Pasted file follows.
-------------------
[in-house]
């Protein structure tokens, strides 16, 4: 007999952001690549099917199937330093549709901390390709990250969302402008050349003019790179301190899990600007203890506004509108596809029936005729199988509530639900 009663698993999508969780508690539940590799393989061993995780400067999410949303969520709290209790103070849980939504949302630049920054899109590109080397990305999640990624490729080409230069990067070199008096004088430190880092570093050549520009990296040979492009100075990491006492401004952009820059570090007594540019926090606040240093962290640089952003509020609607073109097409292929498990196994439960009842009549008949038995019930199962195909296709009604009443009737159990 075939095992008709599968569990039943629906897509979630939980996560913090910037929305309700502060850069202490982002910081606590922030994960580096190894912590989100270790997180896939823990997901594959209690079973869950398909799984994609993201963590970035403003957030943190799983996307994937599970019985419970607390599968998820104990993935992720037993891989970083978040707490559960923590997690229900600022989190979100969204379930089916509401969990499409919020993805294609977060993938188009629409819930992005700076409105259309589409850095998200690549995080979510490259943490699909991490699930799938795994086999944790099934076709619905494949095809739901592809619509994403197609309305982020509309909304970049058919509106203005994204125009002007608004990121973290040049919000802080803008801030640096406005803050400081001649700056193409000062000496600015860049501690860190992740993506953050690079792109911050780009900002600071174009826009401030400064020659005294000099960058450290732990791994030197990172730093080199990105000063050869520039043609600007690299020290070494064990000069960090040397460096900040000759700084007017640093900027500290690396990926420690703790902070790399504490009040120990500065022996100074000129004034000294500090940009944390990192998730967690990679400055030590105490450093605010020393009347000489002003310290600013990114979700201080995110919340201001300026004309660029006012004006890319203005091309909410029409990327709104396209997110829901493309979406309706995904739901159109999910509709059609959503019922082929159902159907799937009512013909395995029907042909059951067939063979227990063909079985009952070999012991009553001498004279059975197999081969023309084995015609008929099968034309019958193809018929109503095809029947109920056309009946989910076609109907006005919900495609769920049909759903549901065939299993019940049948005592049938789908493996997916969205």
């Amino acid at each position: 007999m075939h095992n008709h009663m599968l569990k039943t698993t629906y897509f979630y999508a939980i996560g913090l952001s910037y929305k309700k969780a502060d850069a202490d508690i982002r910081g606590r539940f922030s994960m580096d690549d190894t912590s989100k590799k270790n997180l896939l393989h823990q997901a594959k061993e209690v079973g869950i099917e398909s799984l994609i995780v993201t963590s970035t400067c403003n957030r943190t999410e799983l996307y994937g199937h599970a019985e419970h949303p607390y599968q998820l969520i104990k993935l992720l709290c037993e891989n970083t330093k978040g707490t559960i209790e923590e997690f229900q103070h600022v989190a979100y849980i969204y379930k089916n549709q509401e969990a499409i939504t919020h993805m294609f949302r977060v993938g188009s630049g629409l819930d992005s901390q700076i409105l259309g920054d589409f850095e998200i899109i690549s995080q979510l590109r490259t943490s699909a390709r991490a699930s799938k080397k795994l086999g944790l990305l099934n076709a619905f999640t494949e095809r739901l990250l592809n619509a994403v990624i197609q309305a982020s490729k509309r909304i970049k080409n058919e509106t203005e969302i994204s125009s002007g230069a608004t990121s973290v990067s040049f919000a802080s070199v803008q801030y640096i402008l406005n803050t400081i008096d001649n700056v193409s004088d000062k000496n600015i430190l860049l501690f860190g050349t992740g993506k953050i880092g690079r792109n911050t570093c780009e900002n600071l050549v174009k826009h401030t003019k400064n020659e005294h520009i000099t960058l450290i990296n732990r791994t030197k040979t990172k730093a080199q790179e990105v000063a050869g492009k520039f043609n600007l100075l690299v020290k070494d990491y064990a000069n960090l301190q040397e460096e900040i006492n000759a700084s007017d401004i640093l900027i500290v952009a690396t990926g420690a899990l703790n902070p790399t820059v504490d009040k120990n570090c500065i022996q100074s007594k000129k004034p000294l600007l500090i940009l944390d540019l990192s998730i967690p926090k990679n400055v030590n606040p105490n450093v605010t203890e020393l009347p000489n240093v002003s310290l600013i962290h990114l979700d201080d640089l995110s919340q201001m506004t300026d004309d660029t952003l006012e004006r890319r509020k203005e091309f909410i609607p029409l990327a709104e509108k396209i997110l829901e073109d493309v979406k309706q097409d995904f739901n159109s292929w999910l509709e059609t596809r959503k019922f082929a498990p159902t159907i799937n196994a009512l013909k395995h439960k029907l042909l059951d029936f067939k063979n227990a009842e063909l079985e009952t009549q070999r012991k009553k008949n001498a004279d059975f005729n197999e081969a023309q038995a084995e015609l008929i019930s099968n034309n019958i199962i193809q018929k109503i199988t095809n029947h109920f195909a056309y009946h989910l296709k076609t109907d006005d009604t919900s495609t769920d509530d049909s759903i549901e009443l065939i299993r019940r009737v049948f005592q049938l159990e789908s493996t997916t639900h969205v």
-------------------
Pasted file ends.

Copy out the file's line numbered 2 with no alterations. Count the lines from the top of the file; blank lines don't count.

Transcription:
């Protein structure tokens, strides 16, 4: 007999952001690549099917199937330093549709901390390709990250969302402008050349003019790179301190899990600007203890506004509108596809029936005729199988509530639900 009663698993999508969780508690539940590799393989061993995780400067999410949303969520709290209790103070849980939504949302630049920054899109590109080397990305999640990624490729080409230069990067070199008096004088430190880092570093050549520009990296040979492009100075990491006492401004952009820059570090007594540019926090606040240093962290640089952003509020609607073109097409292929498990196994439960009842009549008949038995019930199962195909296709009604009443009737159990 075939095992008709599968569990039943629906897509979630939980996560913090910037929305309700502060850069202490982002910081606590922030994960580096190894912590989100270790997180896939823990997901594959209690079973869950398909799984994609993201963590970035403003957030943190799983996307994937599970019985419970607390599968998820104990993935992720037993891989970083978040707490559960923590997690229900600022989190979100969204379930089916509401969990499409919020993805294609977060993938188009629409819930992005700076409105259309589409850095998200690549995080979510490259943490699909991490699930799938795994086999944790099934076709619905494949095809739901592809619509994403197609309305982020509309909304970049058919509106203005994204125009002007608004990121973290040049919000802080803008801030640096406005803050400081001649700056193409000062000496600015860049501690860190992740993506953050690079792109911050780009900002600071174009826009401030400064020659005294000099960058450290732990791994030197990172730093080199990105000063050869520039043609600007690299020290070494064990000069960090040397460096900040000759700084007017640093900027500290690396990926420690703790902070790399504490009040120990500065022996100074000129004034000294500090940009944390990192998730967690990679400055030590105490450093605010020393009347000489002003310290600013990114979700201080995110919340201001300026004309660029006012004006890319203005091309909410029409990327709104396209997110829901493309979406309706995904739901159109999910509709059609959503019922082929159902159907799937009512013909395995029907042909059951067939063979227990063909079985009952070999012991009553001498004279059975197999081969023309084995015609008929099968034309019958193809018929109503095809029947109920056309009946989910076609109907006005919900495609769920049909759903549901065939299993019940049948005592049938789908493996997916969205």